A word from the Honest Apothecary: Guest columnist Jason Poquette spells out what transitions of care actually involve.
Jason PoquetteIn the March 2015 edition of Drug Topics, pharmacist Salvatore Giorgianni called upon pharmacists to take up the challenge of helping patients who are experiencing what is now commonly referred to as “transitions of care.”
As a pharmacist working on the front lines of one of the most common points of transition (from hospital to home), I want to echo his message and provide additional details about an area of focus not often considered by community pharmacists. Due to the enormous impact of insurance penalties for hospital readmissions, transitions of care are a critical area of focus for healthcare institutions and practitioners.
Pharmacists, especially those working on either side of the transition, need to be aware of this enormous opportunity, the obstacles, and a plan to help.
The opportunity presented by transitions of care is evident if we simply take a moment to consider the magnitude of changes that occur when, for example, a patient moves from a hospital setting to home. There are at least four major transitions that patients immediately may experience when leaving the hospital:
When you pause for just a moment to think about how many things actually change for the patient who is experiencing one of these “transitions of care,” you come to realize that the term “transition” is perhaps the biggest understatement in medicine today. This also explains why this transition is so often complicated and sometimes unsuccessful.
Pharmacists who want to get involved to help patients manage their transitions of care will discover that their efforts are often impeded by many obstacles. In his article, Giorgianni asked, “Will we individually start to identify patients who need transition-of-care services?”
It is a good question, but it also presents a real problem. Identifying such patients, particularly in a community pharmacy setting, is not so simple as it may sound. It can be quite challenging. Patients do not show up at their pharmacies with tattoos across their foreheads that state, “I’ve just been in the hospital for two weeks - please help!” More often than not, these care transitions go entirely unreported and unsuspected by the community pharmacist.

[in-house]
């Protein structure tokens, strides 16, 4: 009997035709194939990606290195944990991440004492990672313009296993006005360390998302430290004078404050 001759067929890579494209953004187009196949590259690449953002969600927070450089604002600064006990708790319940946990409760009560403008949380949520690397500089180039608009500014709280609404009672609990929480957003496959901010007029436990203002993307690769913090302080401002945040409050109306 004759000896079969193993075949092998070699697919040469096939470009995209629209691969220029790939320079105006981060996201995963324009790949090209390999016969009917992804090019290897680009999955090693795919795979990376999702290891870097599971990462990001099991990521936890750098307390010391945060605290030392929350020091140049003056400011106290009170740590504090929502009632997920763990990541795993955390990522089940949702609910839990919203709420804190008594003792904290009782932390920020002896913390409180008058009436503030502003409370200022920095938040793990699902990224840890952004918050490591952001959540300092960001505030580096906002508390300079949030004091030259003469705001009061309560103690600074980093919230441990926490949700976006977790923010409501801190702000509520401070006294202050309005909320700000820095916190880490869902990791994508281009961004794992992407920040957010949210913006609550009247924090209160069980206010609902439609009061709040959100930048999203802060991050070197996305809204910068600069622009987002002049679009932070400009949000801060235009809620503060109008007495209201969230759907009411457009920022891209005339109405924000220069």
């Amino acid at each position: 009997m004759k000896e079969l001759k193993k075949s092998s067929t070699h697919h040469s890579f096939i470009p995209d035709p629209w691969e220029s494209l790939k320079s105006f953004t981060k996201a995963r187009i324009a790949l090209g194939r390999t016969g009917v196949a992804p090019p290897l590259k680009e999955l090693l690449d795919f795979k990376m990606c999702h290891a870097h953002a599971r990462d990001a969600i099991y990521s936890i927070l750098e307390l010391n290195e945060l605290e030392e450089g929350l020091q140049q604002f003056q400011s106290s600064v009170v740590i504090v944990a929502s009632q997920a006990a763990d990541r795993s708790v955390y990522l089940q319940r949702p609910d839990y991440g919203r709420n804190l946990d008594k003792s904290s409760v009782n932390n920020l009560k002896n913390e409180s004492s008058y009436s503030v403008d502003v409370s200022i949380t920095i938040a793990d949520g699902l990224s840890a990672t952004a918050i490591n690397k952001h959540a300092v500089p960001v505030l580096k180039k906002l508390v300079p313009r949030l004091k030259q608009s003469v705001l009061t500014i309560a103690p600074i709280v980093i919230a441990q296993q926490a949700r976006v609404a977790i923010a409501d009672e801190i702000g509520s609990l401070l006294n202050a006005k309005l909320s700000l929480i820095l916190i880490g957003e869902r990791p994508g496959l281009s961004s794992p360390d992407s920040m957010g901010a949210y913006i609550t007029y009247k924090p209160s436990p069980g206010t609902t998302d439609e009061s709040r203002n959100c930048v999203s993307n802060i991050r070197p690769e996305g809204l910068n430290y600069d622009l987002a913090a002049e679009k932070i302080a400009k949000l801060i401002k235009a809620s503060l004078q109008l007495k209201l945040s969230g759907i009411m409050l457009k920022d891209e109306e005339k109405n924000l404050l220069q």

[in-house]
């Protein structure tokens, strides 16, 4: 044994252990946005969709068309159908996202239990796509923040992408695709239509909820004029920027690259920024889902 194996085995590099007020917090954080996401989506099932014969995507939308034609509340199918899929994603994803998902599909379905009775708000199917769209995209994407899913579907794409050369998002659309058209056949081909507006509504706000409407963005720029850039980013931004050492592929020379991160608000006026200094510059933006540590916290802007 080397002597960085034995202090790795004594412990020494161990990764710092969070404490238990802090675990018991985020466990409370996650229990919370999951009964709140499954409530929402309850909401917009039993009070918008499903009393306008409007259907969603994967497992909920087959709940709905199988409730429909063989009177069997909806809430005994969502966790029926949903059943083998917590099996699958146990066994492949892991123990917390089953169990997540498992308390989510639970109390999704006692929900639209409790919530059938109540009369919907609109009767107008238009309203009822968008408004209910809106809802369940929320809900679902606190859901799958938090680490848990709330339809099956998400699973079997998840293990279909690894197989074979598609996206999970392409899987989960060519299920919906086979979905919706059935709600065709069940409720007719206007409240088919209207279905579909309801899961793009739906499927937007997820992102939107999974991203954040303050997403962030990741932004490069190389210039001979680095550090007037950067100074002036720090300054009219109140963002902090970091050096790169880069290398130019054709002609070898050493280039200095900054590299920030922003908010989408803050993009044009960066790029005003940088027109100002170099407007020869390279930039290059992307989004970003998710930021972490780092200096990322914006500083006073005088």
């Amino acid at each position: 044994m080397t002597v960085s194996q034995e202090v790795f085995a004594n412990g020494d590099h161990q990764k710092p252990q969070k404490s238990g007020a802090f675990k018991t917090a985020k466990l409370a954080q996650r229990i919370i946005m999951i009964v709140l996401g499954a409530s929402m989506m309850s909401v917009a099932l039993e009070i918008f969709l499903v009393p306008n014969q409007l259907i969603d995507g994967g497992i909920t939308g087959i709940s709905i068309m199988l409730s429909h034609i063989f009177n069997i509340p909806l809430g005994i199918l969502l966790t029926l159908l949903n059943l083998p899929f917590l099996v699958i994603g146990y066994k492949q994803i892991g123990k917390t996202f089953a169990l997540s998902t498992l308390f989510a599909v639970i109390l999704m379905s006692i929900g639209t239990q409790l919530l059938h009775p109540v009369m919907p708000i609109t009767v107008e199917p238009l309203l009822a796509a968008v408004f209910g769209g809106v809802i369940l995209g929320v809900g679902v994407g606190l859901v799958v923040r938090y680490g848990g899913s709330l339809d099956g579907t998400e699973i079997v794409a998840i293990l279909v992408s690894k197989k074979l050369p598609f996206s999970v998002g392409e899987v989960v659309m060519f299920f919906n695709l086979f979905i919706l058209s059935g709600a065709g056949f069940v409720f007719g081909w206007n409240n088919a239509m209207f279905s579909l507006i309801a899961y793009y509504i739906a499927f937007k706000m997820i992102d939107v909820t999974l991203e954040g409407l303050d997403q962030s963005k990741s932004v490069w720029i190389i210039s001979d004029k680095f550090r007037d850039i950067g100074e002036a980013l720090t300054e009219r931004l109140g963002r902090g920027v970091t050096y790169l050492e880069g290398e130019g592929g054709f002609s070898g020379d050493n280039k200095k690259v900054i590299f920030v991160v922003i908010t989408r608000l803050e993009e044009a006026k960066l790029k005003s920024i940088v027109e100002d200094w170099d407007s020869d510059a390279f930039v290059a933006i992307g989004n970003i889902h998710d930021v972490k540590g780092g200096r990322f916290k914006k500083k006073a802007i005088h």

Pharmacists who want to engage this critical group of patients transitioning from the hospital to home will need to develop a plan. I agree with Giorgianni that we, as pharmacists, cannot depend solely upon our employers to take the lead.
There isn’t nearly enough time or space in a single article to expand upon the elements of a full-fledged plan for pharmacist-initiated patient-transition counseling and care. Success will depend greatly on pharmacists reaching out and coordinating with hospitals and providers, informing them of the additional patient-care services and counseling we are prepared to provide.
This cannot be done in a vacuum. We will need systems, tools, and best practices developed to meet the challenge and serve these patients well.
Pharmacists can provide this level of service. The only question that remains is: “Will we do it?”
Jason Poquette is the director for outpatient pharmacy services at Saint Vincent Hospital in Worcester, Mass., and an APPE preceptor for the Massachusetts College of Pharmacy. Contact him atJason.firstname.lastname@example.org.